IPvX: A Better Replacement for IPV4 than IPv6?

Sam Bowne, IT instructor at City College of San Francisco, has a very interesting page on his site entitled: IPvX: Better than IPv6?

Apparently the question was asked at the recent Defcon conference, “Why isn’t IPv6 backwards-compatible with IPv4?”

Well, that is a pretty good question, and Bill Chimiak just might have the answer. With IPv4 addresses rapidly depleting, many companies are looking at converting to IPv6. Bill has created a proposal for an IPv4 replacement that could save a lot of time, money and effort compared to what would be needed if companies switched to IPv6.

A draft RFC can be found on Sam’s site and a help wanted add:

Right now, this is just a fantastic idea. We need help to make it real. Here are the immediate needs:

  • Criticism: if this is a bad idea, we need to know that.
  • Promotion: please help spread the word! We want everyone who cares to find out this idea quickly.
  • Coding: There aren’t any devices ready to use this system yet. We need to program end devices and routers so we can start experimenting with it. I would imagine the place to start would be to program a Linux IPvX router and client, hopefully followed quickly by a Windows port. Maybe a Python module would suffice for now.

Check it out, you might be able to able to be involved on the ground floor of the next big internet project.

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Half of Home Routers Vulnerable to DNS Exploit

The Black Hat Security conference is going on now in Vegas. Scanning through the list of presentations, this one really stood out, “How to Hack Millions of Routers“. According to the description, “This talk will demonstrate how many consumer routers can be exploited via DNS rebinding to gain interactive access to the router’s internal-facing administrative interface.”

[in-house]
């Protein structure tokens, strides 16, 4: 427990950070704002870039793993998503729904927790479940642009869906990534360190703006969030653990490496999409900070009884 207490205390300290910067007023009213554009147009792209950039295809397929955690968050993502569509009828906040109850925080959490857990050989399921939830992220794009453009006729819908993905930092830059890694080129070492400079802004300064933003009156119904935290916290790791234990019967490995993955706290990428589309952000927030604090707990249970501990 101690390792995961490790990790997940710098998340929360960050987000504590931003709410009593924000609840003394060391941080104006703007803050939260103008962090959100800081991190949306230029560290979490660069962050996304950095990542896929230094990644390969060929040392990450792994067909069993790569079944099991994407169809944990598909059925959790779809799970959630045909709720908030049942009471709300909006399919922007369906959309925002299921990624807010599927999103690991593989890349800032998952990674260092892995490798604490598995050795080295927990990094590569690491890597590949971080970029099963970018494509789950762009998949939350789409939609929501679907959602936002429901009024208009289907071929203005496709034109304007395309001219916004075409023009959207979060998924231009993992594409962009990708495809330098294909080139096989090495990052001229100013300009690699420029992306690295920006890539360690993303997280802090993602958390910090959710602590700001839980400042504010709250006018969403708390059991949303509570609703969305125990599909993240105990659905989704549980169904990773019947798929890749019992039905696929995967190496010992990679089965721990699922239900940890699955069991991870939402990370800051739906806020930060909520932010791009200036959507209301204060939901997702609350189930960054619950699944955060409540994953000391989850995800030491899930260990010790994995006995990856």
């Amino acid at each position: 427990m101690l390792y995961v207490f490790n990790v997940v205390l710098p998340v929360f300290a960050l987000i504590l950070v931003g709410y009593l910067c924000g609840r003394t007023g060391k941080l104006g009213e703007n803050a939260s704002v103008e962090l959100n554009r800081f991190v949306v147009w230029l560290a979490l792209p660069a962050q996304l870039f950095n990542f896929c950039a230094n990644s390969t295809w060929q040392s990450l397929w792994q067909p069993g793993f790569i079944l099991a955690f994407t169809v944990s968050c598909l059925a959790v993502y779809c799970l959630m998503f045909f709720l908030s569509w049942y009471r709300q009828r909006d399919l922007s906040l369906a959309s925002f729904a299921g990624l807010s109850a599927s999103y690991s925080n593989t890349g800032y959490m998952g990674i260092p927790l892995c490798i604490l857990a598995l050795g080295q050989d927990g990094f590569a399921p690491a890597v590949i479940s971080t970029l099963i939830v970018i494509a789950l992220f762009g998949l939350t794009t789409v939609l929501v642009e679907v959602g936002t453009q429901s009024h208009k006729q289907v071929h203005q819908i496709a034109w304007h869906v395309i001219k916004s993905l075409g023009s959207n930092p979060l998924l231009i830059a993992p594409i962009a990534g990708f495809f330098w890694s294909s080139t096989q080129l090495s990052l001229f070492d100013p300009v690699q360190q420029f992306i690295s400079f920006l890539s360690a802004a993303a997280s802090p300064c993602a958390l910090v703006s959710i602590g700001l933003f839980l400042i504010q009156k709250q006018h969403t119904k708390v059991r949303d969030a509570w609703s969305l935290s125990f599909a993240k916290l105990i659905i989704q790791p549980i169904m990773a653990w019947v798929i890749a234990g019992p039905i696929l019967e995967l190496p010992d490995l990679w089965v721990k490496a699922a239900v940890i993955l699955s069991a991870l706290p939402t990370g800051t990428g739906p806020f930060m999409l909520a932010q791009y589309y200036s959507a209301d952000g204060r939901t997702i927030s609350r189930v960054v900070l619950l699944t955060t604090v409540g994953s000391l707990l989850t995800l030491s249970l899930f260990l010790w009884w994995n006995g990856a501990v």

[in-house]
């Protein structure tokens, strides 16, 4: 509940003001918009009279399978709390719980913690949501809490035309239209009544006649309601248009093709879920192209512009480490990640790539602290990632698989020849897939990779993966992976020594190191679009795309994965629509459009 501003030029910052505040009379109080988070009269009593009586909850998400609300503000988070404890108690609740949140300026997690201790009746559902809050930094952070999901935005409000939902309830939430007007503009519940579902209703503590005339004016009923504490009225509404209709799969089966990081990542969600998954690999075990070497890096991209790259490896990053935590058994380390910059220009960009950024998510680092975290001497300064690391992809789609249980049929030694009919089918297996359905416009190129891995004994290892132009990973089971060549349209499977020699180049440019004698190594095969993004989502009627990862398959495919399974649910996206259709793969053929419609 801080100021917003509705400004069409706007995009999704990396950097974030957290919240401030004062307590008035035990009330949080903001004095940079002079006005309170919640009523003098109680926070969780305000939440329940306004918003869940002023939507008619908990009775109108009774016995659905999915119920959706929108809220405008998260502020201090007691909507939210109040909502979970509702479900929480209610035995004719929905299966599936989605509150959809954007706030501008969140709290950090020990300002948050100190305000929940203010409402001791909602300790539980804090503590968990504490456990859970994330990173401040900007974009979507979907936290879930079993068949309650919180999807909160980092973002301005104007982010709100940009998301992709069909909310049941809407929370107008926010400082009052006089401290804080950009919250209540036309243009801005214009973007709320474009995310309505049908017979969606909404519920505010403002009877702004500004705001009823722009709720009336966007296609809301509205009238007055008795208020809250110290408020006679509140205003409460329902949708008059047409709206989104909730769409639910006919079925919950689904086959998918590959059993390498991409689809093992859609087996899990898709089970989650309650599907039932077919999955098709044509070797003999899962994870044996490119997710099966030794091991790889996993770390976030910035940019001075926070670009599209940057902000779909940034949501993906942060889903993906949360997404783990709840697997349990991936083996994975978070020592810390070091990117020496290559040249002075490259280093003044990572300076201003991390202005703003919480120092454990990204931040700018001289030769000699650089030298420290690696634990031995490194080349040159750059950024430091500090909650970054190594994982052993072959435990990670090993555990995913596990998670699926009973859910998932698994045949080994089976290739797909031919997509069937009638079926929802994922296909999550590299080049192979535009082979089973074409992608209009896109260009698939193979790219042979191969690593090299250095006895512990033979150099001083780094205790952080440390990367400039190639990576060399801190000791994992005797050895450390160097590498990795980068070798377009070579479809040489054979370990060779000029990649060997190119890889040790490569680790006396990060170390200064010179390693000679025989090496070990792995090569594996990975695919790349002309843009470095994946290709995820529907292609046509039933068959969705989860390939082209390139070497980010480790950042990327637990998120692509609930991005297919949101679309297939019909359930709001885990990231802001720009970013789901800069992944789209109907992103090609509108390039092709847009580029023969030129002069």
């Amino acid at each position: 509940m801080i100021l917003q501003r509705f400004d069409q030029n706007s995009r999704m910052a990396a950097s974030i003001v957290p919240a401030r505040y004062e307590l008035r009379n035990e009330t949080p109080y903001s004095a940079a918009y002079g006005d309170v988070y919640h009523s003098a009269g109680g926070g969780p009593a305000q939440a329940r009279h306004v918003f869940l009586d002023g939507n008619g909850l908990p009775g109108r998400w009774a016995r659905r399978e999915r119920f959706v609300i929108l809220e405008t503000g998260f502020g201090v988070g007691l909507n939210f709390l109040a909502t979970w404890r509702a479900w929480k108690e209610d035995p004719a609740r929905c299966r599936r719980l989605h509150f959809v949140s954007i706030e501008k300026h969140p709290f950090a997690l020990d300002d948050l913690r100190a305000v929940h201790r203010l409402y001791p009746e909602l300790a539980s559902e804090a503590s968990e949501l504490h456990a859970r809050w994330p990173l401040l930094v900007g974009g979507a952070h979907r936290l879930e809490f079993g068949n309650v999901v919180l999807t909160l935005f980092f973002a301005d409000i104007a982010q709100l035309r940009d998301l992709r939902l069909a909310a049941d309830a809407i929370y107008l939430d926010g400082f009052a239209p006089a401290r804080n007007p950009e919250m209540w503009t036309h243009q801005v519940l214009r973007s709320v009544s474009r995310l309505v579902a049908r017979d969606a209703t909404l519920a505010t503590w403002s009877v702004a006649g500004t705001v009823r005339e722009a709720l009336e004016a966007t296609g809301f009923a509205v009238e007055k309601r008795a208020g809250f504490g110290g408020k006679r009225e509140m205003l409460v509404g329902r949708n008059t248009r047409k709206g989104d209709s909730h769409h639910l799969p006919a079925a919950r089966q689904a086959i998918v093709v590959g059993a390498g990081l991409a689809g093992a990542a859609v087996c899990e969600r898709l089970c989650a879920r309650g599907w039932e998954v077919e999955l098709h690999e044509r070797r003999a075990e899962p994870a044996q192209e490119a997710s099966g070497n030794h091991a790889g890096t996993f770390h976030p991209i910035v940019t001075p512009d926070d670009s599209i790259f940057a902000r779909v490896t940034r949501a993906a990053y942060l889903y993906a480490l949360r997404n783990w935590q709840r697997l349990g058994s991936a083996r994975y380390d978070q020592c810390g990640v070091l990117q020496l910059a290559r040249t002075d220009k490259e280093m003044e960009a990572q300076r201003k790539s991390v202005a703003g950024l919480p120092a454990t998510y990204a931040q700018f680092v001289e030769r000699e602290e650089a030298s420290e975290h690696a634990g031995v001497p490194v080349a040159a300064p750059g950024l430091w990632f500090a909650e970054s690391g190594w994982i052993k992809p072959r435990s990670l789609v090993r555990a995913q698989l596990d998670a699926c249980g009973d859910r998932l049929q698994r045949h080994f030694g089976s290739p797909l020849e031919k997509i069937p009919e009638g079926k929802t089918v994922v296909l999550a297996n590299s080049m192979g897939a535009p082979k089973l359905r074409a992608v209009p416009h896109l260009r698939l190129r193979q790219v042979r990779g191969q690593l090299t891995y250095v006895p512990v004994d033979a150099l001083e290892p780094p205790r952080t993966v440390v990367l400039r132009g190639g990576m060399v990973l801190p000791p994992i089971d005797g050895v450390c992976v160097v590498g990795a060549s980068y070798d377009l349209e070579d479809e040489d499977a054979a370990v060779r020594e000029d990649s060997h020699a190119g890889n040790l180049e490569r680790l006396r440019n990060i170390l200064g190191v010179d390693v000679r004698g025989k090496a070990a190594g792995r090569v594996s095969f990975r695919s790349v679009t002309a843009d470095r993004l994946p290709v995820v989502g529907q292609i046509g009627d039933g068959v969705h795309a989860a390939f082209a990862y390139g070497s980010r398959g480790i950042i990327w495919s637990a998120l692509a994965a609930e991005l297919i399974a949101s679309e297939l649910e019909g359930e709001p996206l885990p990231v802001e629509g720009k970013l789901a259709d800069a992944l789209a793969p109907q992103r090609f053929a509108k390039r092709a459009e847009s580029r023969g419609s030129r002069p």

The DNS binding attack has been known for a while, but it looks like Craig has found a new spin on the attack. According to a Forbes article, an attacker places a malicious script on a web page. When the page is visited, it switches the webpage IP address visited with the IP address of your router. It then gives the script access to view the router contents, and to log in to it.

Which routers are susceptible to this attack? Oh, a few, and you probably recognize their names, “Confirmed affected routers include models manufactured by Linksys, Belkin, ActionTec, Thompson, Asus and Dell, as well as those running third-party firmware such as OpenWRT, DD-WRT and PFSense.”

Also at the conference, Craig is going to release the tool that automates the attack, “A tool release will accompany the presentation that completely automates the described attack and allows an external attacker to browse the Web-based interface of a victim’s router in real-time, just as if the attacker were sitting on the victim’s LAN.”

That’s awful nice of him isn’t it?

All right, so what do we do? An article on Notebook.com recommends changing your router password to a very complex password, upgrade your routers firmware to the latest version, and to avoid questionable sites. I would also add that you should check for firmware updates frequently. As router companies scramble to patch this, yours may not be updated against the threat yet.